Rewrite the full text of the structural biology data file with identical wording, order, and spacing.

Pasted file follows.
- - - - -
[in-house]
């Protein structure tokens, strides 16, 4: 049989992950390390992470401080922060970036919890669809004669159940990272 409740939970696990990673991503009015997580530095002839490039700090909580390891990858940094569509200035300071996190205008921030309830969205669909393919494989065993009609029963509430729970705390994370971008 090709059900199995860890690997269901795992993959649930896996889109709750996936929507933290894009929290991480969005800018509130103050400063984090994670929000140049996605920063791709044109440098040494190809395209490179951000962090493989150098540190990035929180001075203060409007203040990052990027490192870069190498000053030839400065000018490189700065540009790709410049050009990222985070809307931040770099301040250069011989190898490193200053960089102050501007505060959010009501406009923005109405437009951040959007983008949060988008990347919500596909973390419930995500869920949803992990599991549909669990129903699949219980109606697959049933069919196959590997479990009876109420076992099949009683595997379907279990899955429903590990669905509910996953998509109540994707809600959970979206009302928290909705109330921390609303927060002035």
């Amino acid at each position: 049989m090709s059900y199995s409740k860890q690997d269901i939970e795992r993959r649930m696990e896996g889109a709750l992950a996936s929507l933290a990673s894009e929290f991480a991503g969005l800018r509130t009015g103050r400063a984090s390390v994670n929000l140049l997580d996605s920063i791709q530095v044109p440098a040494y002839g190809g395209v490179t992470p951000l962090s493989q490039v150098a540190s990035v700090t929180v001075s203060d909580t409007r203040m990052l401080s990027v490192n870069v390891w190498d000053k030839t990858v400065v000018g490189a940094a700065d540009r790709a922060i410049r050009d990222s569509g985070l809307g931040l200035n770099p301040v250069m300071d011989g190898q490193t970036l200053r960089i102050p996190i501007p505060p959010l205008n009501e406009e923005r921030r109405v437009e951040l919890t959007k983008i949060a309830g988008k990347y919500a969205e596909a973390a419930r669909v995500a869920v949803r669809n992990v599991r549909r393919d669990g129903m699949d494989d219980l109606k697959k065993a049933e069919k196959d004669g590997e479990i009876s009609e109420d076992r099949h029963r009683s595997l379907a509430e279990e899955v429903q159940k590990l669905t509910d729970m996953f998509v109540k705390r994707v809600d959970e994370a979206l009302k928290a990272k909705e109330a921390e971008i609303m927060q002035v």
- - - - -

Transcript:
[in-house]
């Protein structure tokens, strides 16, 4: 049989992950390390992470401080922060970036919890669809004669159940990272 409740939970696990990673991503009015997580530095002839490039700090909580390891990858940094569509200035300071996190205008921030309830969205669909393919494989065993009609029963509430729970705390994370971008 090709059900199995860890690997269901795992993959649930896996889109709750996936929507933290894009929290991480969005800018509130103050400063984090994670929000140049996605920063791709044109440098040494190809395209490179951000962090493989150098540190990035929180001075203060409007203040990052990027490192870069190498000053030839400065000018490189700065540009790709410049050009990222985070809307931040770099301040250069011989190898490193200053960089102050501007505060959010009501406009923005109405437009951040959007983008949060988008990347919500596909973390419930995500869920949803992990599991549909669990129903699949219980109606697959049933069919196959590997479990009876109420076992099949009683595997379907279990899955429903590990669905509910996953998509109540994707809600959970979206009302928290909705109330921390609303927060002035």
């Amino acid at each position: 049989m090709s059900y199995s409740k860890q690997d269901i939970e795992r993959r649930m696990e896996g889109a709750l992950a996936s929507l933290a990673s894009e929290f991480a991503g969005l800018r509130t009015g103050r400063a984090s390390v994670n929000l140049l997580d996605s920063i791709q530095v044109p440098a040494y002839g190809g395209v490179t992470p951000l962090s493989q490039v150098a540190s990035v700090t929180v001075s203060d909580t409007r203040m990052l401080s990027v490192n870069v390891w190498d000053k030839t990858v400065v000018g490189a940094a700065d540009r790709a922060i410049r050009d990222s569509g985070l809307g931040l200035n770099p301040v250069m300071d011989g190898q490193t970036l200053r960089i102050p996190i501007p505060p959010l205008n009501e406009e923005r921030r109405v437009e951040l919890t959007k983008i949060a309830g988008k990347y919500a969205e596909a973390a419930r669909v995500a869920v949803r669809n992990v599991r549909r393919d669990g129903m699949d494989d219980l109606k697959k065993a049933e069919k196959d004669g590997e479990i009876s009609e109420d076992r099949h029963r009683s595997l379907a509430e279990e899955v429903q159940k590990l669905t509910d729970m996953f998509v109540k705390r994707v809600d959970e994370a979206l009302k928290a990272k909705e109330a921390e971008i609303m927060q002035v």